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Area Superintendent Delfino Aleman just called with an update on Washington Elementary, the downtown school where parents staged a march this morning to protest bullying they said had gone unaddressed.

The protestors claim bullying incidents, including assaults, have gone undocumented and complain that the principal has not been responsive to their concerns. Washington has weathered controversy this year after incorporating a closed private school, Harborside, as a school program.

“We’re investigating,” Aleman said, adding that he first heard from parents about the bullying and alleged assaults Tuesday. “This is not how we want to treat kids.”

Principal Nestor Suarez held an assembly for fourth and fifth graders today at the school, which Aleman attended. Aleman said Washington would furnish lessons on bullying for third through fifth grade teachers, and that Washington teachers also have a “prevention kit” that includes lessons on empathy and problem-solving. Suarez hadn’t returned my phone call for comment as of 5 p.m. today.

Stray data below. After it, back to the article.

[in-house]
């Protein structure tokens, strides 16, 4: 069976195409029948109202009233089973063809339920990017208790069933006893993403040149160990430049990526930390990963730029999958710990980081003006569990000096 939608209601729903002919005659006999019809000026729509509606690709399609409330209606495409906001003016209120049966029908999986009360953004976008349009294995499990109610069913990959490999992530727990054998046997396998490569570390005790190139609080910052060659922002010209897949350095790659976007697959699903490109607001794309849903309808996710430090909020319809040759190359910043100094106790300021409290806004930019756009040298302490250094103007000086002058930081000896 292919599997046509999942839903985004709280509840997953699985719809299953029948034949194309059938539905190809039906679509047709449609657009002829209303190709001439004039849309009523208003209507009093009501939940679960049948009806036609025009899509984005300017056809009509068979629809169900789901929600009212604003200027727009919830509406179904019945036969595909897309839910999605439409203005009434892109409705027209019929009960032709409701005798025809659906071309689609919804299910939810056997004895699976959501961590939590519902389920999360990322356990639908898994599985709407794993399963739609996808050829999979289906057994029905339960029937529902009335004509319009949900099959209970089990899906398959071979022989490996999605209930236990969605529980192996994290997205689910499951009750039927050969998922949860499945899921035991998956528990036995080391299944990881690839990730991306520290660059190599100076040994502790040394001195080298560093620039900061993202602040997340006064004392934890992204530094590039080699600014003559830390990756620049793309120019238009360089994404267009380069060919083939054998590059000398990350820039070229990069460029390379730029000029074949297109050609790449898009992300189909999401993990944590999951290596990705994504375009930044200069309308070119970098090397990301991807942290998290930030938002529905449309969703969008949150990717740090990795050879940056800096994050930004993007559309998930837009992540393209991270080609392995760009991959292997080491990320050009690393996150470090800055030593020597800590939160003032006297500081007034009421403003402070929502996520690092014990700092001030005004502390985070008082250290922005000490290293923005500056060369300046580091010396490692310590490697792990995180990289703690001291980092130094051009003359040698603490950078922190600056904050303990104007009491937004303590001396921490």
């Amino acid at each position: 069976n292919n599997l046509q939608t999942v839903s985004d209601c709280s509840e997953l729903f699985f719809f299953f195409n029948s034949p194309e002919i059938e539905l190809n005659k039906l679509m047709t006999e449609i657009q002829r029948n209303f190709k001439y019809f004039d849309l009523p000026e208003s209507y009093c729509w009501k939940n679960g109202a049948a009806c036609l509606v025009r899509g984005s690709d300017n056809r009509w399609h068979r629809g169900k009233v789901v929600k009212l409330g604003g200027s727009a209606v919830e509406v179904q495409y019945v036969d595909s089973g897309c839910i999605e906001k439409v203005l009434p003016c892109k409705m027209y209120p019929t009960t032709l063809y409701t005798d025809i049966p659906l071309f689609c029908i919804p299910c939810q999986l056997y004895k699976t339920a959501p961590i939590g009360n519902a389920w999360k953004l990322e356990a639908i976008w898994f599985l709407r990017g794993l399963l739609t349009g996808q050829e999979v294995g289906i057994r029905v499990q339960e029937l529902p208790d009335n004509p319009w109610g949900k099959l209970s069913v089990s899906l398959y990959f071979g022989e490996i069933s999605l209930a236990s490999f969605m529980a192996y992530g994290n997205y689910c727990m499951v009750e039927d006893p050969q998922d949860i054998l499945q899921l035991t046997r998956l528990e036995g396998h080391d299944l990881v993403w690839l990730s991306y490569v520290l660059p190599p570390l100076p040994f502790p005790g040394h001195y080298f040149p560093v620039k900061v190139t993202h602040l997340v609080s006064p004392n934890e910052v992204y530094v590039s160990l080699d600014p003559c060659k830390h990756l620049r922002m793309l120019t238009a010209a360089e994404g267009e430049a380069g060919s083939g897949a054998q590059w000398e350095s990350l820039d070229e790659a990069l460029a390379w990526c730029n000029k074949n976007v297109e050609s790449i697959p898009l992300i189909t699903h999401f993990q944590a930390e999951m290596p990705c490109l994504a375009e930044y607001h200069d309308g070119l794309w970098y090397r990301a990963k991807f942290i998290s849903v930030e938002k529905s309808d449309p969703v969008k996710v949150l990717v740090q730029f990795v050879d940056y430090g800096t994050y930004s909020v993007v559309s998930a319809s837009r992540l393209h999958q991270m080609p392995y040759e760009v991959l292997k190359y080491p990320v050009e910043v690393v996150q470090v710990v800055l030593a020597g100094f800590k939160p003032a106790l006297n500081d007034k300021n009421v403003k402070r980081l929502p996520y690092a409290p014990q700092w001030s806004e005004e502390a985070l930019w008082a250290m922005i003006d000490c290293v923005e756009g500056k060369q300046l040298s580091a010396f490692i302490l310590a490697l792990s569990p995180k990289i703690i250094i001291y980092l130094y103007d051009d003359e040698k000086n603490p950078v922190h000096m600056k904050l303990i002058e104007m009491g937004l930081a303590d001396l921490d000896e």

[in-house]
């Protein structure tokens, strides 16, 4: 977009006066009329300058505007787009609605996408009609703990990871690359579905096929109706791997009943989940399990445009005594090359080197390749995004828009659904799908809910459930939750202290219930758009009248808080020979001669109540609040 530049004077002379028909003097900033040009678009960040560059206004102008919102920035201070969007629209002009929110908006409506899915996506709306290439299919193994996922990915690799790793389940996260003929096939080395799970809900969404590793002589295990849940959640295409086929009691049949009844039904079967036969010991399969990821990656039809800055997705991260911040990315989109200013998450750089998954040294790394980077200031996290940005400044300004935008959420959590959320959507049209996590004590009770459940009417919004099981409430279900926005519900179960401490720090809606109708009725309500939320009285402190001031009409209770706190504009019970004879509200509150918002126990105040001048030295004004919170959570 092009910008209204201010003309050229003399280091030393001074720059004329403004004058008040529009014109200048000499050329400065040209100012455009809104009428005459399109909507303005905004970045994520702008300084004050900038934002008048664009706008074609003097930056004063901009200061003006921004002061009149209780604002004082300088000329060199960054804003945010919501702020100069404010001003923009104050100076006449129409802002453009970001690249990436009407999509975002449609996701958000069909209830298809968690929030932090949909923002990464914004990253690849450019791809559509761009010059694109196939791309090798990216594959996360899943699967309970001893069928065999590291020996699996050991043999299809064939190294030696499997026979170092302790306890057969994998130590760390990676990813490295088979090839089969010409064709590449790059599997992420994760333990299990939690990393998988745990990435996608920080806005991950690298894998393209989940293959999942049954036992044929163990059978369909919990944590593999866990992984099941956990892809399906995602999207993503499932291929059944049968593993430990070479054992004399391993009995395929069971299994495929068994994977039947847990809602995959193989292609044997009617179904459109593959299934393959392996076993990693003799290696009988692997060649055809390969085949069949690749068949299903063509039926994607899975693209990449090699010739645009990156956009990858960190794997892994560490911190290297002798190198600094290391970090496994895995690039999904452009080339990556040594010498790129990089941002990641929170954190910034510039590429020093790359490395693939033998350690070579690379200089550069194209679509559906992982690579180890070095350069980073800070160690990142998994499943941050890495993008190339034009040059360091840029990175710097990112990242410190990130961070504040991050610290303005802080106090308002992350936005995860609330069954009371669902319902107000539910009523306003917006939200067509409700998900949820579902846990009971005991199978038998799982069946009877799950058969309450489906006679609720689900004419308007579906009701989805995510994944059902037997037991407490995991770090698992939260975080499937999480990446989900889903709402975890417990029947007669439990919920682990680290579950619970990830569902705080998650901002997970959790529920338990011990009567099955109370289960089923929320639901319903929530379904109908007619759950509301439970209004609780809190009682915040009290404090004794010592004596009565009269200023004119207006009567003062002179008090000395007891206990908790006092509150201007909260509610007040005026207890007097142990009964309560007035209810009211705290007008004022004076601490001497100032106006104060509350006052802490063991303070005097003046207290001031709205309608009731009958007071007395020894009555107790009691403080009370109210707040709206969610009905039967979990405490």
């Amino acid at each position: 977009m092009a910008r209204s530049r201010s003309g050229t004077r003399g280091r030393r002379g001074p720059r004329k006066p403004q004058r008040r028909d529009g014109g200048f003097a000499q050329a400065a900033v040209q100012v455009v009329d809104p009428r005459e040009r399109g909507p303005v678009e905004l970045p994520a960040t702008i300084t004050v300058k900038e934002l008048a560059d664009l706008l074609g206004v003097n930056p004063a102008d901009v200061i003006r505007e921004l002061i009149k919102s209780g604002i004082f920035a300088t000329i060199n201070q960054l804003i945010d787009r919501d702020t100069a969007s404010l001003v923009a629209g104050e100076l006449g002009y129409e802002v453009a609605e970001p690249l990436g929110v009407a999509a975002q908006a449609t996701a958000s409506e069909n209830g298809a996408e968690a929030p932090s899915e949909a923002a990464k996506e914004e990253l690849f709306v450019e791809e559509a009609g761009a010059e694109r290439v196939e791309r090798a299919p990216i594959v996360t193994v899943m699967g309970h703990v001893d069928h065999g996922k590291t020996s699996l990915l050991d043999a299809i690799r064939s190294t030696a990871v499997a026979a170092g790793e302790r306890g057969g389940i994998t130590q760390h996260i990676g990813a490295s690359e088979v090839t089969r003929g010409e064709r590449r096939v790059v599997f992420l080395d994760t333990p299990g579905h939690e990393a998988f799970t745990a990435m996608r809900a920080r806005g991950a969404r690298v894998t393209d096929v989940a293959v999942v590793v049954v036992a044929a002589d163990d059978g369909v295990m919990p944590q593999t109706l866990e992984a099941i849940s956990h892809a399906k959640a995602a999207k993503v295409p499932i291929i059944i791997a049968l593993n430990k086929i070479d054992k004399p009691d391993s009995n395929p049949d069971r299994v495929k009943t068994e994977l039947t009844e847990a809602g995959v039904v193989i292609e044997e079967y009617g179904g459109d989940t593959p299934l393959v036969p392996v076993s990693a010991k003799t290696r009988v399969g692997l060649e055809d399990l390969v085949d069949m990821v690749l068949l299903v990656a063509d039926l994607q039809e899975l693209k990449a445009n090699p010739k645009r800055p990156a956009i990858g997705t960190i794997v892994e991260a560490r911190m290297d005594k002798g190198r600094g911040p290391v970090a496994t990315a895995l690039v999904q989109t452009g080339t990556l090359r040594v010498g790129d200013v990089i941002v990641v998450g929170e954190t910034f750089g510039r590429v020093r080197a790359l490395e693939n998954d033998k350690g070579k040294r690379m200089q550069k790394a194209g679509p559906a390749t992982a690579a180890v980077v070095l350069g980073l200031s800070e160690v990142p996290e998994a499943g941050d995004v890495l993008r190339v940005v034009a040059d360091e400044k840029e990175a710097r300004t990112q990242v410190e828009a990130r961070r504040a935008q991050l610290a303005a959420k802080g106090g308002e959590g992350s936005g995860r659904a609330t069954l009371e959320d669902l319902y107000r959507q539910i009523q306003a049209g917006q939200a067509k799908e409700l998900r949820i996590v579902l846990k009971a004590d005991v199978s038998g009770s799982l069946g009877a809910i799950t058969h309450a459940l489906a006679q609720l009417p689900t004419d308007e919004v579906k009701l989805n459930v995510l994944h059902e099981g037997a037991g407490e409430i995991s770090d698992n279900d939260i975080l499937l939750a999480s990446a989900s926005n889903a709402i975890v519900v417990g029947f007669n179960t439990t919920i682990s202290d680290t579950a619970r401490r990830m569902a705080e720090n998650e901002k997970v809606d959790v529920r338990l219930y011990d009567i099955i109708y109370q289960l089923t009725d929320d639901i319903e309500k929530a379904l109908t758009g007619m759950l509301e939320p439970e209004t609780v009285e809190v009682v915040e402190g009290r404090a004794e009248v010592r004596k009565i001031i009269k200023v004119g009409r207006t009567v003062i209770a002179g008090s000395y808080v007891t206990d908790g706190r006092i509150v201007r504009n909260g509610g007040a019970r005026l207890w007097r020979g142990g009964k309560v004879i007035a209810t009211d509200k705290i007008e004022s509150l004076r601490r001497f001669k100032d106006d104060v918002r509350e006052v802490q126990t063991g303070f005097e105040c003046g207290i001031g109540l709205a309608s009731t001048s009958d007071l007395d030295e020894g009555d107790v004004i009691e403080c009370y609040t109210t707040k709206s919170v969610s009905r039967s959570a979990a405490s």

James Saucedo, the parent who spearheaded the protest, was unimpressed. Saucedo said he’s still awaiting a timeline and action plan on how the school will combat bullying. He said

If no change is evident by Monday, Saucedo said he plans to pull his child out of Washington. Other parents have threatened to follow suit.

Some background from my earlier post today:

Tensions between the two (student groups) have built, with Washington parents claiming that Harborside students are afforded better resources, and Harborside parents complaining that they have been blamed for the school district’s bungling of the merger.

Today, dozens of aggrieved parents marched at the school, calling for a student walkout if a series of bullying incidents targeting Harborside students aren’t addressed. Parent James Saucedo said his son, a fifth-grader in the Harborside program, has been assaulted and harassed. He alleges that the school did not file incident reports.

The local NBC affiliate covered the protests this morning. The NBC story repeats a misconception that I had unintentionally given as well, early in our coverage of Washington: Though Harborside closed for financial reasons, it didn’t file for bankruptcy.

EMILY ALPERT

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